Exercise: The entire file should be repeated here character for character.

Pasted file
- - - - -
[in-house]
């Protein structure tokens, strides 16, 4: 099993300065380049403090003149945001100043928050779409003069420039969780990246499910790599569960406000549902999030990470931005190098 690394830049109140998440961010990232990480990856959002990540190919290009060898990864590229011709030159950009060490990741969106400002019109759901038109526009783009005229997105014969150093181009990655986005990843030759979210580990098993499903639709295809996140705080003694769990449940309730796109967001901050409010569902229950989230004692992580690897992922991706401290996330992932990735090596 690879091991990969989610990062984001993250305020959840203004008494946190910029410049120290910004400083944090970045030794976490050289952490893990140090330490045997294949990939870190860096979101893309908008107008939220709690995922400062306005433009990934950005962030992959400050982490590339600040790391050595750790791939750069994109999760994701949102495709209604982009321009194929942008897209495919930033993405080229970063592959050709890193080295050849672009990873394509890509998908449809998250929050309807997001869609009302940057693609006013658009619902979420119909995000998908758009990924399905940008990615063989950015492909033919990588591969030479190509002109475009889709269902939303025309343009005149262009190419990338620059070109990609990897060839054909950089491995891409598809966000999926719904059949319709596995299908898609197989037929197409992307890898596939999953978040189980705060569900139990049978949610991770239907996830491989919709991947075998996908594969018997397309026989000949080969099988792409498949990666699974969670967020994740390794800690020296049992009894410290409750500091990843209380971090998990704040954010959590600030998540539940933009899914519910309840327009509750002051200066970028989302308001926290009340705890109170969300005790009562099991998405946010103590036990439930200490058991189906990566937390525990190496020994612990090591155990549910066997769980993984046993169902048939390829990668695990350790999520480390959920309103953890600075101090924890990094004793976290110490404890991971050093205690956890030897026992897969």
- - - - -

[in-house]
């Protein structure tokens, strides 16, 4: 099993300065380049403090003149945001100043928050779409003069420039969780990246499910790599569960406000549902999030990470931005190098 690394830049109140998440961010990232990480990856959002990540190919290009060898990864590229011709030159950009060490990741969106400002019109759901038109526009783009005229997105014969150093181009990655986005990843030759979210580990098993499903639709295809996140705080003694769990449940309730796109967001901050409010569902229950989230004692992580690897992922991706401290996330992932990735090596 690879091991990969989610990062984001993250305020959840203004008494946190910029410049120290910004400083944090970045030794976490050289952490893990140090330490045997294949990939870190860096979101893309908008107008939220709690995922400062306005433009990934950005962030992959400050982490590339600040790391050595750790791939750069994109999760994701949102495709209604982009321009194929942008897209495919930033993405080229970063592959050709890193080295050849672009990873394509890509998908449809998250929050309807997001869609009302940057693609006013658009619902979420119909995000998908758009990924399905940008990615063989950015492909033919990588591969030479190509002109475009889709269902939303025309343009005149262009190419990338620059070109990609990897060839054909950089491995891409598809966000999926719904059949319709596995299908898609197989037929197409992307890898596939999953978040189980705060569900139990049978949610991770239907996830491989919709991947075998996908594969018997397309026989000949080969099988792409498949990666699974969670967020994740390794800690020296049992009894410290409750500091990843209380971090998990704040954010959590600030998540539940933009899914519910309840327009509750002051200066970028989302308001926290009340705890109170969300005790009562099991998405946010103590036990439930200490058991189906990566937390525990190496020994612990090591155990549910066997769980993984046993169902048939390829990668695990350790999520480390959920309103953890600075101090924890990094004793976290110490404890991971050093205690956890030897026992897969």